5 The Christian Burial
The tale of the Trojan Horse was designed in part to alert city guards to the danger of warmongers bearing gifts—or in this case, Vikings bearing coffins.
Hastein, a Viking leader, was looking to sack Rome in A.D. 860 in an attempt to prove himself. Knowing that Vikings were far better at pillaging villages than cities, he came up with a plan to bypass the city walls: Pretend to be a dead Norseman seeking burial in the city. Hastein played dead in his coffin and his raiding force just walked through the front gate. Although his plan was met with great success, he later learned that he had mistaken the city of Luna for the city of Rome and pillaged the wrong city.
4 Waiting Patiently
Richard the Lionheart faced the army of Saladin at Arsuf in 1191. He was outnumbered three to one by a force of mostly mounted troops. Facing the army in a pitched battle would be suicide, and instead Richard formed a defensive perimeter with his back to a river and waited—while under constant and heavy missile attack—from early morning until mid-afternoon.
His tactic was to wait for Saladin to get impatient and give up some kind of advantage, and after hours of constant missile attack, he was given his chance. Saladin, thinking that the Crusaders weren’t going to move for days, ordered his men off their mounts so that they could better fire their missiles, eventually moving closer to the Crusader position. Upon seeing this, Richard ordered his heavy cavalry to charge, decimating the unmounted enemy and winning the battle.
3 Flaming Camels
Patience is one thing, but setting fire to your camels—your only means of escape—is quite another. That didn’t stop Timur, descendant of Genghis Khan, from doing so during his capture of Delhi.
When faced by the Sultan and his 120 war elephants in 1398, Timur ordered his terrified, fleeing men to dismount and load their camels with as much hay as possible. As soon as the elephants started their charge, Timur’s force set their mounts on fire and prodded them toward the enemy.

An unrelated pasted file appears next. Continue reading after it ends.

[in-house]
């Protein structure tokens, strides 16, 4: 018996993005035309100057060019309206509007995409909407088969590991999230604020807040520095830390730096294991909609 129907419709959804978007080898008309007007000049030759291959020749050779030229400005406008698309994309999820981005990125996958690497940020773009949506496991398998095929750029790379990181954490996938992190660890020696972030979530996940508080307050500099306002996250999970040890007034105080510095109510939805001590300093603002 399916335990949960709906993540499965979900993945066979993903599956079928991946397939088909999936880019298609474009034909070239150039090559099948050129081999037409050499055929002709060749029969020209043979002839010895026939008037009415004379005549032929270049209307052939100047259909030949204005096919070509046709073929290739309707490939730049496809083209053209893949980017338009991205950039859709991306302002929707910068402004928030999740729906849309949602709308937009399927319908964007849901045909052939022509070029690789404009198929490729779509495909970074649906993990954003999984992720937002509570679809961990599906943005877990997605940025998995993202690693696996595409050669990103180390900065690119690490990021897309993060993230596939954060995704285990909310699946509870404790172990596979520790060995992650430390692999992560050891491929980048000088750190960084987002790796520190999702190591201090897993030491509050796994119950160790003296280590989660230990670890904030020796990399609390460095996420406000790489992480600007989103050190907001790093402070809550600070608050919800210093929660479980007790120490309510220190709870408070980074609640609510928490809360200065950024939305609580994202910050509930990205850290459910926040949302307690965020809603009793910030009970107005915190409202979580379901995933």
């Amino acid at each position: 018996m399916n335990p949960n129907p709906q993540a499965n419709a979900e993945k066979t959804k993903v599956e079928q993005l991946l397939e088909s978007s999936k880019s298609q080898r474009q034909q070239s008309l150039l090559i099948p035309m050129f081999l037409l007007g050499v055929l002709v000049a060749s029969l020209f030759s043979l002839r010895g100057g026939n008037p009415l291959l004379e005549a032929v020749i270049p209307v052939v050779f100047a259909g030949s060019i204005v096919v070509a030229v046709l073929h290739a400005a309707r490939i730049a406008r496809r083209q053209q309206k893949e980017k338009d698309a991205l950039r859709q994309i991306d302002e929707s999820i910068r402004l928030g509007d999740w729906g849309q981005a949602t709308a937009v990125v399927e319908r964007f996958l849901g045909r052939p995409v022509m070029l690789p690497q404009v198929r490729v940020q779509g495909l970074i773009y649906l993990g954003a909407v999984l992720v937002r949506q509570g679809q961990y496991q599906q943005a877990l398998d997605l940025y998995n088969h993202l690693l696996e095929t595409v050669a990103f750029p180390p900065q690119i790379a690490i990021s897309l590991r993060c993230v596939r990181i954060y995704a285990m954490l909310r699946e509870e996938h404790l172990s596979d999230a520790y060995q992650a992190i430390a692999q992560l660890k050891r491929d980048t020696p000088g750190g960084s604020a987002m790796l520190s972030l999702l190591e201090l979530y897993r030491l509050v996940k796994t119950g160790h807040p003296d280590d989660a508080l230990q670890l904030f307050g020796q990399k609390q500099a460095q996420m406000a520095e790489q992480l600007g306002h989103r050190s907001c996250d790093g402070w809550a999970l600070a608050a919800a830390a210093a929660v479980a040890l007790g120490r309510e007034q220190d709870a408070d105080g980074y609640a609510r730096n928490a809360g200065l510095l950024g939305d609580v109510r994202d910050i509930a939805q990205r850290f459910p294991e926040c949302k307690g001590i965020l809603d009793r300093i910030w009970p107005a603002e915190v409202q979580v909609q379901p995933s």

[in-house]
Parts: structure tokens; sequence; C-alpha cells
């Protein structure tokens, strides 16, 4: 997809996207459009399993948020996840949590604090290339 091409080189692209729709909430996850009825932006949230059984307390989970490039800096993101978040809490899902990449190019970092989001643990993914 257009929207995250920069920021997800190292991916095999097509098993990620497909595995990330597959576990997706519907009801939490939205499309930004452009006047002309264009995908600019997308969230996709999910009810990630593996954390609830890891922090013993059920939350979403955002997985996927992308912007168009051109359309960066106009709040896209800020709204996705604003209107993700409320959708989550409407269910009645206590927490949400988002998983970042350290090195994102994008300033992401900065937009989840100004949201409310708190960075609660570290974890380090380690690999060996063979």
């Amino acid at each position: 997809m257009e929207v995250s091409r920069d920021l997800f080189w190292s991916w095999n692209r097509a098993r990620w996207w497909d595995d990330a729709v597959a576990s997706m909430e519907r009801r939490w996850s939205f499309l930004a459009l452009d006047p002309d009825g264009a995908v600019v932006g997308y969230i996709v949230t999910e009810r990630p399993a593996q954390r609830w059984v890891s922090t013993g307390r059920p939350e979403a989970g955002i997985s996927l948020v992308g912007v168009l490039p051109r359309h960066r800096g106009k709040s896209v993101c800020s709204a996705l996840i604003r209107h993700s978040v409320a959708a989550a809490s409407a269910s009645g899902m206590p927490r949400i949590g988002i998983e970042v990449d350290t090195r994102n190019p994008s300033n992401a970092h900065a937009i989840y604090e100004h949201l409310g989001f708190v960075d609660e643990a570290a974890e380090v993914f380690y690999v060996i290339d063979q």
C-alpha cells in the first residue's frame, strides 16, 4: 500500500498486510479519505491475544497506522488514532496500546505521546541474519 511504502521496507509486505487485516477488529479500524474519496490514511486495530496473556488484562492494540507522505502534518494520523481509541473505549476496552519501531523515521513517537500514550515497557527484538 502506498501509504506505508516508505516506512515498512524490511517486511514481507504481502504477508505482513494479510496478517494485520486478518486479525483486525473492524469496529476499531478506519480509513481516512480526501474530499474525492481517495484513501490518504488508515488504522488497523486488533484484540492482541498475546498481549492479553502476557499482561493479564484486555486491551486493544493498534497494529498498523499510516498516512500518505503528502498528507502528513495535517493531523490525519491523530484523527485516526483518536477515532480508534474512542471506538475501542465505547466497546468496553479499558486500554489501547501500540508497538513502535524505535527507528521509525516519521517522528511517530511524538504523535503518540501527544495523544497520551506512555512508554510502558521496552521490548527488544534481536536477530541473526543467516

Strangely not a monumental mistake, the sight of the burning camels was enough to spook the elephants and send them back into the Indian frontline. The Indian army was trampled by their own elephants, which were equipped with chain mail and poisoned tusks, allowing Timur an easy victory. He was also able to replace his camels with 120 elephants, which he used later in his invasion of India.
2 The Enemy Of My Enemy
May 5, 1945 saw one of the strangest battles of World War II. Only three days before the official surrender of Germany, Major Josef Gangl and his nine men surrendered Castle Itter and its French prisoners to 14 US soldiers.
When the Americans arrived to evacuate the prisoners and their former captors, they were engaged by elements of the 17th SS Grenadier Division who had been sent to execute the prisoners. Gangl, realizing that the prison would be overrun before help arrived, offered his assistance to the Americans. Throughout the morning, German and American soldiers fought side by side in the only recorded case of this happening in the war. After some time, an American relief force arrived and routed the SS, but not before Gangl was killed by a sniper. It should be noted that giving automatic weapons to prisoners of war is only advisable in extreme situations.
If there’s one thing history has taught us, it’s that if you invade Russia during the winter, you’re going to have a bad time. The Teutonic Knights weren’t immune to this rule.
The Crusaders were far more equipped than the Russians, with full plate mail and armored horses. The Russians would have been easily beaten in a straight fight, so they retreated over the frozen Lake Peipus and then turned around to face them, hoping the lake would slow the enemy down. The over-eager knights followed them, not realizing that the ice would be unable to hold their armored weight. According to reports, the Crusader ranks were in chaos, slipping and breaking through the ice while fighting the armored Russian infantry. Eventual archer bombardment led to a full retreat of the Teutonic Knights.
Mark is an award-winning 10 meter swimmer and not-so-award-winning shoe wearer and air breather. His degree in History and Geography doesn’t get him nearly as many women as he had expected. You can find him on Twitter here.